Redbox sues 20th Century Fox in DVD dispute
OAKBROOK TERRACE, Ill. — DVD rental kiosk company Redbox said Wednesday it has sued 20th Century Fox over the movie studio’s attempts to delay its titles from appearing in Redbox vending machines.
The lawsuit, filed Tuesday in U.S. District Court in Wilmington, Del., marks the latest escalation in a fight over Redbox’s service, which has divided Hollywood studios.
Last week, Fox, a unit of News Corp., joined General Electric Co.’s Universal Pictures in a bid to preserve more lucrative DVD retail sales by keeping movies out of Redbox’s $1-per-night rental kiosks for some period after they go on sale.
Fox ordered its wholesale distributors to stop supplying Redbox until 30 days after movie discs are released for sale. The policy takes effect Oct. 27.
A federal judge in Delaware is set to rule soon on a similar suit by Redbox against Universal, which insisted on a 45-day delay.
Redbox, which began in 2002 as a way for McDonald’s Corp. to expand beyond the burger business, has 17,900 kiosks in the U.S. and plans 8,500 more this year. Netflix Inc. CEO Reed Hastings has said Redbox and other low-cost kiosk renters such as DVDPlay Inc. would be the biggest competitors to his mail-order DVD rental company by year’s end.
Some studios hoping to ride Redbox’s growth have shown willingness to bargain.
Lions Gate Entertainment Corp. agreed Tuesday to make its films available immediately.
The deal followed Sony Corp.’s agreement to provide its movies for kiosks, as long as Redbox destroyed copies after their rental lives ended rather than sell them as “previously viewed.” Because Redbox’s used-disc purchase price of $7 is generally lower than what Blockbuster Inc. and others charge, the studios worried that fewer people will want to buy new copies at regular prices, typically $15 or higher.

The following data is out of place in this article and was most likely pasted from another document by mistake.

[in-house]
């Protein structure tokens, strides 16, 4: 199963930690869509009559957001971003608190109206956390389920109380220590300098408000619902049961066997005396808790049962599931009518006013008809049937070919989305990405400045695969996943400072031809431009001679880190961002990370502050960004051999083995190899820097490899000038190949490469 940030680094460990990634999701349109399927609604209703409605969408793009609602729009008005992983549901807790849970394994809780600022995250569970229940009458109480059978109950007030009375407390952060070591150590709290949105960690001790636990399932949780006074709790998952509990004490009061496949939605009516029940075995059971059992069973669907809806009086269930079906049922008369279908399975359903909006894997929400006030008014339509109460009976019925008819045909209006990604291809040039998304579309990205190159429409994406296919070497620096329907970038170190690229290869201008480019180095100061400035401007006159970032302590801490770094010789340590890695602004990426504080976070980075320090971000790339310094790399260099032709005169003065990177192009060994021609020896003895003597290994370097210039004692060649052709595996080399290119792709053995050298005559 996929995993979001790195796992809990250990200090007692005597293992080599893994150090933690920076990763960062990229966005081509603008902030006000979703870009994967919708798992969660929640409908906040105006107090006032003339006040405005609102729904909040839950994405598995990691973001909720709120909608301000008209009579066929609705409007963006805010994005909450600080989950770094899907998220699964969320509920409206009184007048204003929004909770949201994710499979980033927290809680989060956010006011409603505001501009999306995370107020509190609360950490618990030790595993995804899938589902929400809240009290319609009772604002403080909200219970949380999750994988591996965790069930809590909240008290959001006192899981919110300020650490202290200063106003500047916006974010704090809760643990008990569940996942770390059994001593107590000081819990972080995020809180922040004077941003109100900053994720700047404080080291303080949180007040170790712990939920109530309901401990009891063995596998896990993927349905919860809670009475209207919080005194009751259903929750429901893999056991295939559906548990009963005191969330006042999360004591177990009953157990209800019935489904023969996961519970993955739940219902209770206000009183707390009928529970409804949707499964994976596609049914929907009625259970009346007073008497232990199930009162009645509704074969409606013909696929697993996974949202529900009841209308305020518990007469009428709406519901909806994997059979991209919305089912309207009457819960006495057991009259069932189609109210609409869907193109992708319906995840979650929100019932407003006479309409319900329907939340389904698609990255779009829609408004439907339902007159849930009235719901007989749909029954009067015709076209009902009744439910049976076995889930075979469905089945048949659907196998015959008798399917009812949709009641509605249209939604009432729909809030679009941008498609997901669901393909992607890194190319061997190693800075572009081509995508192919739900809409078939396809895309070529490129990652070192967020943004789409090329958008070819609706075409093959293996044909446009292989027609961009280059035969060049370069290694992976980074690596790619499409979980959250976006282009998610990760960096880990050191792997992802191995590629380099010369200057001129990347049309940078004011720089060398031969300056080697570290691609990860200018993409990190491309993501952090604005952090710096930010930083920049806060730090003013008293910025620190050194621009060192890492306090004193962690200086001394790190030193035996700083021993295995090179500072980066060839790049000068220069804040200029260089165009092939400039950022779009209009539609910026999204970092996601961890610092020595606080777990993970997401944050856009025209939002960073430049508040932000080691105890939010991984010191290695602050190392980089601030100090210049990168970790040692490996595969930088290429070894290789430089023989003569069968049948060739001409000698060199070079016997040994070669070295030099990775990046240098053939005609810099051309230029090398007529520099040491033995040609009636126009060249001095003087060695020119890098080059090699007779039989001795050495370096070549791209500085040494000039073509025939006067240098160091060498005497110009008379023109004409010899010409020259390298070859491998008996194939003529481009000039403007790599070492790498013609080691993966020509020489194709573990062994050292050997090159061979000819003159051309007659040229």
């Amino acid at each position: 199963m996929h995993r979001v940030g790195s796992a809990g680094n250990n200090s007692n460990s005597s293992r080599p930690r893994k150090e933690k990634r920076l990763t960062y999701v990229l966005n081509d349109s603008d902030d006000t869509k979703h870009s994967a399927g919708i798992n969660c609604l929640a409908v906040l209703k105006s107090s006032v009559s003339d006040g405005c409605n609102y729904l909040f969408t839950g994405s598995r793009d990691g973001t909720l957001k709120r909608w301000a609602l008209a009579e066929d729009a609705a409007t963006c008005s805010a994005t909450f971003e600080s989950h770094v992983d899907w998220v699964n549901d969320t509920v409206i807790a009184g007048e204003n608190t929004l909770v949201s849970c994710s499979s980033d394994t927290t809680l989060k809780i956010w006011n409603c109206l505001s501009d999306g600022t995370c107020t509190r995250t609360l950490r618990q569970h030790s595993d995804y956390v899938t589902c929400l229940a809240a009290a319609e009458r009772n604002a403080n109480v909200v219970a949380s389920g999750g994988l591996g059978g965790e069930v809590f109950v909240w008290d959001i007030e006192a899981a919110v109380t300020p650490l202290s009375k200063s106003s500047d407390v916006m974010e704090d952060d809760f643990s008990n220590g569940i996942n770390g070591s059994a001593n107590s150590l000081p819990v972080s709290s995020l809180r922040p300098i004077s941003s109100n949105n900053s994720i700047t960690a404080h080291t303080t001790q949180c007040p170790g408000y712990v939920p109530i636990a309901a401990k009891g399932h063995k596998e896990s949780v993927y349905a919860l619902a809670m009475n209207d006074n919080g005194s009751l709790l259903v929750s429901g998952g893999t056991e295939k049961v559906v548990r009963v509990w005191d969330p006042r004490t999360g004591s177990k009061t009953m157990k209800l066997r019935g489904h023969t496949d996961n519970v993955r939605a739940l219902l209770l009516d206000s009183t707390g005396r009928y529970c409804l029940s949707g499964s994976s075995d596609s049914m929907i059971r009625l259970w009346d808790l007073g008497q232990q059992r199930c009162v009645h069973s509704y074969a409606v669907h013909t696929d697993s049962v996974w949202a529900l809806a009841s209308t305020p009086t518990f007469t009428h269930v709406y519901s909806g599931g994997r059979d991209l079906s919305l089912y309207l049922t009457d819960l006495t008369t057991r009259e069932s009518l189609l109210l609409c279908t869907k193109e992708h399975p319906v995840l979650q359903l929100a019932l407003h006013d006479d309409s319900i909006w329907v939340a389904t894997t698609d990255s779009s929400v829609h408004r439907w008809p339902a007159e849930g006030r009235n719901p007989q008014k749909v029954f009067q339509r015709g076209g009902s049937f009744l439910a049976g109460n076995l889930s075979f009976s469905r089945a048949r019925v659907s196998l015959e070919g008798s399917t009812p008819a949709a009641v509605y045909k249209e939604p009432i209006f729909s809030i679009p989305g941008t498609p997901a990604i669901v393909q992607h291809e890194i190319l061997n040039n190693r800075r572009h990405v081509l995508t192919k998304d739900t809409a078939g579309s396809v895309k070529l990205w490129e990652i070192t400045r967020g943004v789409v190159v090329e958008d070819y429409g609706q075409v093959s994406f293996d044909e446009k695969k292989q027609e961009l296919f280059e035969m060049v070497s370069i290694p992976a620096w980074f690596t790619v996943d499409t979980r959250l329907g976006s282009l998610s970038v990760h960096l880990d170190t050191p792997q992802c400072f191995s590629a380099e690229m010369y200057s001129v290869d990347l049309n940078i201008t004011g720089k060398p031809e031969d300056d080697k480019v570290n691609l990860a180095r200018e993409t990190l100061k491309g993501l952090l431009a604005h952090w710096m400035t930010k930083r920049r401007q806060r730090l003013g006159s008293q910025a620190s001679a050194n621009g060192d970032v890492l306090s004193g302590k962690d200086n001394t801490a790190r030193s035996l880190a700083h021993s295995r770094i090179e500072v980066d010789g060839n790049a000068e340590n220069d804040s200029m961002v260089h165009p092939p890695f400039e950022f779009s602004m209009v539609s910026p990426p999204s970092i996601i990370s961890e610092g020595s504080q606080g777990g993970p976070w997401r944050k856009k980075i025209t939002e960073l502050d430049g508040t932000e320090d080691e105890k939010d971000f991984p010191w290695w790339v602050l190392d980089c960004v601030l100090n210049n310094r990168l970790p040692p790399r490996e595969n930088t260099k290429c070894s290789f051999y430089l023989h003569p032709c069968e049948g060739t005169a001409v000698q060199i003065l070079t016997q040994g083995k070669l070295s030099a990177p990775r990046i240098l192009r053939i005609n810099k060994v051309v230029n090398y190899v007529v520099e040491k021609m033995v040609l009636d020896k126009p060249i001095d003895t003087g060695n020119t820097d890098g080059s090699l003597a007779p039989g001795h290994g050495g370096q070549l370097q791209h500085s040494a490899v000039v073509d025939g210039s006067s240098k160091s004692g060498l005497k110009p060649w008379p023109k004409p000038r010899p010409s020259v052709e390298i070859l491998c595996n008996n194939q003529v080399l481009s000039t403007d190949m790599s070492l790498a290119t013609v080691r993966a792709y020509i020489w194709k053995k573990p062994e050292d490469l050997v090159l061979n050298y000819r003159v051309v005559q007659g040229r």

The disputes over supplies so far haven’t affected movies available through the self-service vending machines. When studios balk, Redbox has bought new releases from retailers rather than wholesalers, a tactic that may keep customers happy but also cuts into profit margins.
In the suit, Redbox accused Fox of violating antitrust laws by “reducing consumer choice in the marketplace and increasing the prices that consumers must pay.”
Redbox, a subsidiary of Bellevue, Wash.-based Coinstar Inc., said Fox is seeking to “strangle” its low-cost rental option “to prop up an artificially high pricing scheme.”
“We were forced to sue Fox after many discussions,” Redbox President Mitch Lowe said Wednesday. “Essentially they gave us an ultimatum of either delaying the movies from our customers starting in October or forcing us to raise our prices.”
Studio spokesman Chris Petrikin said Fox would have lifted its 30-day delay request if Redbox had agreed to improved financial terms, but the sides could not agree.
“This lawsuit aims to limit Fox’s ability to make legitimate business decisions, and Fox believes it will prevail in defeating Redbox’s meritless claims,” Petrikin said in a statement.
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